Home Economics American Trypanosomiasis Chagas Disease, Second Edition: One Hundred Years of Research
As a need to have better tools for diagnosis grew, in the 1980s several purified antigens were tested with panels of well-characterized sera. The first attempts used surface glycoproteins, theoretically more exposed to the immune system. Several publications using antigens of 25,100 90,101 and 72 kDa102 did show that results improved, with higher specificity and without loss of sensitivity. The problem was that preparation of these antigens required special technical conditions and manufacturers were not interested. These purified antigens have been tested mainly in ELISA systems.
By the end of 1980s, recombinant protein technology had grown and several laboratories published an array of candidate antigens for use in diagnostic tests, claiming good specificity and sensitivity. Even if most of them were different proteins, some proved to be homologous. The real value of these recombinant proteins was tested with the support of TDR/WHO in 10 laboratories that received 50 coded sera.103 Results showed that a single recombinant have few chances to detect all the infected samples. Therefore the tendency was to mix several recombinants.104 The better mixture (FRA and CRA) was used in kits which have been distributed to all government laboratories in Brazil.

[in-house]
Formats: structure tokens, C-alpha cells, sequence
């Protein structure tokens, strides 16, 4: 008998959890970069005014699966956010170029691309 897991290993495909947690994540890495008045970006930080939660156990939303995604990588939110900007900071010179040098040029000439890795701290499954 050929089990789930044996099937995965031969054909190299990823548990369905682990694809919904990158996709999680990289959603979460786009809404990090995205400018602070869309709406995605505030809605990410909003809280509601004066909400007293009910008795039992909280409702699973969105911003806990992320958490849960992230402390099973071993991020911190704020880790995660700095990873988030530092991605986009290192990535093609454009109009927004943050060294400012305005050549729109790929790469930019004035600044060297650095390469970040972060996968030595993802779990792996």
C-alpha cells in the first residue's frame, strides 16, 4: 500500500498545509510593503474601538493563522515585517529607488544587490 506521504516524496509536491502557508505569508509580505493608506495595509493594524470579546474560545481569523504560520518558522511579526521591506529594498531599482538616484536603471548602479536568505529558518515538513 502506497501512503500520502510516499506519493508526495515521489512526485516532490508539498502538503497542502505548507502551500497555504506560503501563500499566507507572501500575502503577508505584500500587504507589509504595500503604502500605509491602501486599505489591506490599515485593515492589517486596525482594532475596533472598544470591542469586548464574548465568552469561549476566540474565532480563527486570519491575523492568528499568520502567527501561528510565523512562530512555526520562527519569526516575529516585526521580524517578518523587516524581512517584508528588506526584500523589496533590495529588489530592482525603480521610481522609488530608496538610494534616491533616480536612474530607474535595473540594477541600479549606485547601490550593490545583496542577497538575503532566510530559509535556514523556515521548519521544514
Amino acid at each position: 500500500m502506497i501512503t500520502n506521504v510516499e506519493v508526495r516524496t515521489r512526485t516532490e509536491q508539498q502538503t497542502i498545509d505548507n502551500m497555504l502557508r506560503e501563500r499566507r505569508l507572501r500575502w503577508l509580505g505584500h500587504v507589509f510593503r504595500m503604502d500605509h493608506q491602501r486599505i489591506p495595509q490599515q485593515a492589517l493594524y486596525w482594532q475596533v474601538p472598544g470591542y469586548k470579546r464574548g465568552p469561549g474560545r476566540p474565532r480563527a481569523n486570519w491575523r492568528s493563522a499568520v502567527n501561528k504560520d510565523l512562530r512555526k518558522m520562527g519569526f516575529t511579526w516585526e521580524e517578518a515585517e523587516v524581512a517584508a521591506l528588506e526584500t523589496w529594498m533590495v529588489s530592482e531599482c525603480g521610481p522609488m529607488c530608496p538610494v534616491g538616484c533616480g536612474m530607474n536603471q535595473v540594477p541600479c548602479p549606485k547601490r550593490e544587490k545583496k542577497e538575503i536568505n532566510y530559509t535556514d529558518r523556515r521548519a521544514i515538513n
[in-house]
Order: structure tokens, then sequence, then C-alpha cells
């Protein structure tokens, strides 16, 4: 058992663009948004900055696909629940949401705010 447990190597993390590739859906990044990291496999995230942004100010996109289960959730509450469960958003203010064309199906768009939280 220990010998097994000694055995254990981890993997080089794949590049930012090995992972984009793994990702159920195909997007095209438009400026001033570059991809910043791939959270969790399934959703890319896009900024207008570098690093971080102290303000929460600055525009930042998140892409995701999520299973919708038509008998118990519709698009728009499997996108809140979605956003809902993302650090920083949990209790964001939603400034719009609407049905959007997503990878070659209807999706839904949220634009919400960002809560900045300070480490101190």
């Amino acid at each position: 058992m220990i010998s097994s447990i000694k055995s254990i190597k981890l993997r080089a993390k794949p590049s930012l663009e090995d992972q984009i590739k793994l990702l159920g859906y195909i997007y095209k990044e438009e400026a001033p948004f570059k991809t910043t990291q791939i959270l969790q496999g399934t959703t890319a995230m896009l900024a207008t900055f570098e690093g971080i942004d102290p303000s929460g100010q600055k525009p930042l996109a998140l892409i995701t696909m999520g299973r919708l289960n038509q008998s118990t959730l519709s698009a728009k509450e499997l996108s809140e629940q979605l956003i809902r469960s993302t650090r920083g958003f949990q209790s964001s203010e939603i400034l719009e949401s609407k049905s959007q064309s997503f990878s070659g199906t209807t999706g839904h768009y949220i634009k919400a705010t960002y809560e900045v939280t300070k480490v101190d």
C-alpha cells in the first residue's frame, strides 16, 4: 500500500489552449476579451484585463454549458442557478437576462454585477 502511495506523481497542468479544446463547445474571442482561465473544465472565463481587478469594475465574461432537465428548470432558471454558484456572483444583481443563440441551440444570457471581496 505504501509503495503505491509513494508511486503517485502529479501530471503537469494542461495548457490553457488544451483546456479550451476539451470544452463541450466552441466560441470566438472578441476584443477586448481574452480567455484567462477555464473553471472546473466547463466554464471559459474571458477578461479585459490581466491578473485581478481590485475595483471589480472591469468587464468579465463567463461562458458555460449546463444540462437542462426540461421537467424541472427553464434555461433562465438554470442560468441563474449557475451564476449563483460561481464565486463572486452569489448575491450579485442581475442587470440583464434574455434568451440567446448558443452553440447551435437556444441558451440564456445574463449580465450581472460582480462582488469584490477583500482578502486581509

Other recombinant proteins have been produced by several manufacturers and are widely available (i.e., Wiener ELISA Recombinante®, Immuno Comb II Chagas®, ARCHITECT Chagas®) with good results. Interestingly, some of these kits may have occasional false-positive results, probably due to reactions to remaining antigens in the process of fabrication. These recombinant antigens have also been used in combination to make rapid tests, several of which are available in the market.
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